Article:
So today I’m going to talk a little bit about Responsive Design. Putting it simply, Responsive Design is an approach to web design that allows websites to render properly on devices regardless of screen size or width. Websites built with Responsive Design in mind are usually built in-fluid grids, that allow the content on the page to move according to the screen size, or “viewport”, that’s currently browsing it.
Responsive Design isn’t new. Ethan Marcotte coined the phrase back in 2010, but its popularity as an approach exploded during the time which more and more people viewed the Internet through mobile devices, such as smartphones or tablets. In fact, according to statista.com, just over half of all website traffic in 2020 was accessed using mobile devices. So, you can see why it’s important that websites are designed with this approach in mind.
Before Responsive Design was popularised, websites were made with multiple versions considered. If a user was browsing on a desktop, they would be taken to the desktop version of the website, if they were using a smartphone, they’d be taken to the smartphone version etc. As you can tell, this was an incredibly inefficient way of doing things and also particularly costly – A web developer would have to create 2 (or more) websites for the same project.
These days, Responsive Design is the norm. Google, in fact, penalises a website’s ranking if their website doesn’t conform to this standard and these days a lot of websites are created with a “Mobile First” approach, essentially designing a website as if it would be seen on a mobile device first and expanding from there, an approach that we at SiteJacket take. Just think about the number of times you’ve idly looked at a website whilst waiting in a queue, sitting on a bus or even over a coffee. And now think about how different that same browsing process would be if you would have to drag the screen about in order to see everything, or how much scrolling there would be if a web designer hadn’t taken into consideration the amount of displayed content on a page. This is why “Mobile First” is especially effective in thinking about the layout of a website.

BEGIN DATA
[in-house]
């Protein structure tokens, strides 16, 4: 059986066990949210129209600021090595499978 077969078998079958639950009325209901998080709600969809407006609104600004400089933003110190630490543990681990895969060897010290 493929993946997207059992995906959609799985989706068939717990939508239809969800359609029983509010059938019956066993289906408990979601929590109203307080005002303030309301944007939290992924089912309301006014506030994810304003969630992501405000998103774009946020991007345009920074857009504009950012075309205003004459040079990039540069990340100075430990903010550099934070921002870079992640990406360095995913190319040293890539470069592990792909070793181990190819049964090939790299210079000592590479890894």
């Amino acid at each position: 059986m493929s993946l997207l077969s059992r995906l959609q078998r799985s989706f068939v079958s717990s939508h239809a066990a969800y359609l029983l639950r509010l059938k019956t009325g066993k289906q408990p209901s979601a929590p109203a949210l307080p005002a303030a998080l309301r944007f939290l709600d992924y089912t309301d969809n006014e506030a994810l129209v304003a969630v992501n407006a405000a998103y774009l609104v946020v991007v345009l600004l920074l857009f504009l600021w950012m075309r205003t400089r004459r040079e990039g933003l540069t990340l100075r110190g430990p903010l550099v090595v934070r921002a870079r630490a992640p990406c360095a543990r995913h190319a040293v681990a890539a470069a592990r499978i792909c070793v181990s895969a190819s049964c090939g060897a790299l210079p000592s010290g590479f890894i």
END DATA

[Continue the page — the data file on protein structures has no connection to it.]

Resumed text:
As we head into the future, the term “Responsive Design” itself may just as well fade into obscurity as more and more websites utilise it and it becomes the norm. But for now, it’s more of a flexible approach to thinking about design in regards to the future instead of just a technical set of rules. If you wish to start a new project, or if you're worried that your website doesn't conform to these standards, why don't you contact us and see if there's something that we can do? It'd be great to hear from you.